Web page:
Some architects have already adjusted for the changing times. “We have modified all of our design work in the early design phases over the past few months, adjusting their program to accommodate things like greater emphasis on home offices or spaces to work, including soundproofing or other ways for people to separate themselves from the family,” says Jay Lim, founder and lead designer at Ottawa’s 25:8 Architecture + Urban Design Ltd. 

Acoustic isolation has become a real issue—I’ve found myself wanting to mute the humans in my space rather than on my screen,” says Natasha Sandmeier, an adjunct assistant professor of architecture and urban design at the UCLA School of the Arts and Architecture. “But the thought of maintaining privacy and acoustic isolation in a two-bed apartment occupied by more than four people is a very real situation shared by many today, and one that will require innovative responses by both architects and furniture designers.”

Ensuring that the home office “feels like a workspace,” is key, explains Lim. “We try to engage the client to help their space be more productive. And where you can’t dedicate an entire room to it, we’re good at being creative. A Zoom-call room could be a reformatted closet or a hidden room that’s sound-isolated with a professional backdrop. We have one in a New York City condo that’s maybe three feet wide by five feet deep. We’re also actively thinking about the way the room is lit so that you have light on your face and the background. I think you’ll see a lot of our work coming into the market with these unique spaces.”

There might also be consideration for home schooling and activity areas for youngsters, notes Friedman. But don’t expect homebuyers to turn away from open-concept designs. 

“I don’t think we’re going to see more cellular spaces, but I do see modifications to our lifestyle,” Lim says. “We do something called kinetic architecture, where spaces or furniture transform, where you’d never realize they were the same space. A lot of our clients live in great neighbourhoods and they don’t want to leave; they just need more creative use of their existing space.”

The pandemic has also instilled an increasing need for accessibility to the outdoor environment in condo design, Lim notes. “The ability to go outside and interact with nature, whether it’s a more substantial balcony or larger windows that can be opened—I think they’ll be larger trends. You don’t want to be stuck inside anymore.”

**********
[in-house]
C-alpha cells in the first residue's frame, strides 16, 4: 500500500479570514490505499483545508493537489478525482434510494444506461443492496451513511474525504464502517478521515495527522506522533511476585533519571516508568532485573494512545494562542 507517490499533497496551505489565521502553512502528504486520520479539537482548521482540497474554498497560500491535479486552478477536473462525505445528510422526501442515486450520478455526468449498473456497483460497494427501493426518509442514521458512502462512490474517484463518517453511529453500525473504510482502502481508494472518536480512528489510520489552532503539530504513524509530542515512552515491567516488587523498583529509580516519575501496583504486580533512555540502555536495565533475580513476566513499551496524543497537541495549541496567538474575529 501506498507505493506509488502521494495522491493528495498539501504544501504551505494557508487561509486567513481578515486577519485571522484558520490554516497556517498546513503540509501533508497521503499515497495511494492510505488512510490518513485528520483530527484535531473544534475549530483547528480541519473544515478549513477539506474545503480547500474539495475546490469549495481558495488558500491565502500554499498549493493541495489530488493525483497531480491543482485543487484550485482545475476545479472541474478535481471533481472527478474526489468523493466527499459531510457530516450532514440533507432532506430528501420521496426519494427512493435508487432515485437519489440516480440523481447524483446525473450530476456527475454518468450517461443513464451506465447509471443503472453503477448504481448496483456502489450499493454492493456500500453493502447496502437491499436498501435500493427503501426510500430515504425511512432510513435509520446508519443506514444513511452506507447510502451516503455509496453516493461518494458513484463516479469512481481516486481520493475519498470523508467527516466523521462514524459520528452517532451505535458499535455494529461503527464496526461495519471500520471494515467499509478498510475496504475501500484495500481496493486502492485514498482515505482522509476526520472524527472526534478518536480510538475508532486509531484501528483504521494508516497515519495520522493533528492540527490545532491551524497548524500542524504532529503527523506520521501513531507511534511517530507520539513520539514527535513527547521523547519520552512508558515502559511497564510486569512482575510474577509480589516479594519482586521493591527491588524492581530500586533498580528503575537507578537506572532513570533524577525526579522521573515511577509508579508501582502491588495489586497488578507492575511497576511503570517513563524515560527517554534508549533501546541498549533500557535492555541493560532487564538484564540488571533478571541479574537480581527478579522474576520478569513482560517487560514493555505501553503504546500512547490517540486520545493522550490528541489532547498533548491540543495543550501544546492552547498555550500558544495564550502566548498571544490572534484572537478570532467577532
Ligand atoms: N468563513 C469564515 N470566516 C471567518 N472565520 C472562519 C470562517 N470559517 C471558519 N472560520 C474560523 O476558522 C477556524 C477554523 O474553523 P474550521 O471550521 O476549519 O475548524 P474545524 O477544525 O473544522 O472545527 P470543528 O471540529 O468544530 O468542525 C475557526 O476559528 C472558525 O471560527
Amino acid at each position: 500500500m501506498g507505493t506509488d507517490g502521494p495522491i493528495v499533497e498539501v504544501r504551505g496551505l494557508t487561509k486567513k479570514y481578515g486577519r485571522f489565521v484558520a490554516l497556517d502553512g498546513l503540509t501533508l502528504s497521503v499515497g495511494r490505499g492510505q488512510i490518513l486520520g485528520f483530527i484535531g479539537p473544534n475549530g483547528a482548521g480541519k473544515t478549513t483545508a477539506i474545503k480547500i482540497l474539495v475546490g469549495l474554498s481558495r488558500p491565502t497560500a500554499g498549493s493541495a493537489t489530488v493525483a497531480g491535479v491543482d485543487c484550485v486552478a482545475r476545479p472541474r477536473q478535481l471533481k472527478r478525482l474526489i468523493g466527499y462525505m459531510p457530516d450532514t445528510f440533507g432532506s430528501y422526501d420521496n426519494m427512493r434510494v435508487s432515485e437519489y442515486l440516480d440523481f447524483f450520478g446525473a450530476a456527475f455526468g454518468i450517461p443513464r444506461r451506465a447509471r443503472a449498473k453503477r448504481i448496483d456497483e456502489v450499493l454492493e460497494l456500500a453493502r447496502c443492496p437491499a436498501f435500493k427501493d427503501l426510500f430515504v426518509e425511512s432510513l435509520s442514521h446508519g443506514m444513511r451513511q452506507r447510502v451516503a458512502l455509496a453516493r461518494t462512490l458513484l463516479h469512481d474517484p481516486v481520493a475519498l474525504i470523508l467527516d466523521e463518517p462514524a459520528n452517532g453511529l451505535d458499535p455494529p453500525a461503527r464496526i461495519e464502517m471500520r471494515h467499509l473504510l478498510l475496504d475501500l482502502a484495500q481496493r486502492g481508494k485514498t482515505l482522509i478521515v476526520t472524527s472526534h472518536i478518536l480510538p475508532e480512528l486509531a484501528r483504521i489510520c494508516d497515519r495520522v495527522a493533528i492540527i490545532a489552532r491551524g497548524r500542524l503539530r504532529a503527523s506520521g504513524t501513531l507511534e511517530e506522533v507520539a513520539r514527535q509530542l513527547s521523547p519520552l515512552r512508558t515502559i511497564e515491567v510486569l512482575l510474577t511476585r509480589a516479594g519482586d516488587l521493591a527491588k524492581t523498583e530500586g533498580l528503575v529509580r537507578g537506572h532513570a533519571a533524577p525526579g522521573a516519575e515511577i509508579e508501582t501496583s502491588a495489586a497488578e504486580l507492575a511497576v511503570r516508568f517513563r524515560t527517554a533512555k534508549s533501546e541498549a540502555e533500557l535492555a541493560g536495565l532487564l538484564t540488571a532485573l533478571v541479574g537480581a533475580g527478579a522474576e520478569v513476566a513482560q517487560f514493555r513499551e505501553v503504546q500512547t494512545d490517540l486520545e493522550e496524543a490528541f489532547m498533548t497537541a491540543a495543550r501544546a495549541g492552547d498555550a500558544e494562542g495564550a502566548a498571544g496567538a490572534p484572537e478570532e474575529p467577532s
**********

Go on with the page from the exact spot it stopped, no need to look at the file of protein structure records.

“People are paying so much attention to gardens now,” Friedman adds. “I think landscaping becomes more important, including home and condo gardens and solariums, which have already been trending.”


CHANGES TO COME

In the immediate future, there should be government assistance for builders and renovators, Friedman predicts. “I also see a huge package of incentives coming from the government in four months or so, renovation being one of them.”

The market is also ripe for a ‘healthy home’ builder upgrade package, Friedman predicts. “Say it’s $15,000. That’s nothing for some extra air filtering, easily-cleaned surfaces, soundproofing and ultraviolet lighting that kills germs. Elevators, for example, can be made safer, with air filters and buttons with ‘eyes,’ where you just put your finger in front of a button to activate it.

“People are scared, and will remain a degree scared for years,” Friedman says. “We will remember this crisis.”

One way or the other, expect there to be changes in residential construction design, multiple experts predict. “Disease has often driven change in architecture and design,” writes Avishay Artsy, University of California, Los Angeles, on website Science X. “Cities cleared slums and opened up public spaces in response to the bubonic plague, and widened boulevards and added indoor plumbing due to yellow fever and cholera. The open-air sanitariums designed to treat tuberculosis and other pandemics inspired the streamlined look of modernist buildings and minimalist furniture, which leaves few places for dirt and germs to hide.”

“If things don’t change now, this will at least mark the beginning of thinking about change,” says Friedman. “It will provide planners, architects and builders with new ideas. We are not seeing a single phenomenon. There was the SARS pandemic, Ebola, H1N1. People think this will be a recurring event as we continue to encroach upon nature.”

Friedman sees it as an opportunity for builders, architects and manufacturers. “Things happen when people are pressed to the wall, and this is one of those occasions,” he says. “There is a wide open canvas for innovation here. There should be a competition for innovative thinking.”

While some are leaders, most are slower to adapt and adopt, Friedman observes. “The National Association of Home Builders in the U.S. did a study and found that only a tiny percentage of builders, maybe 5%, were true innovators and will wake up tomorrow and do something different. But where there is money to be made, change will happen.”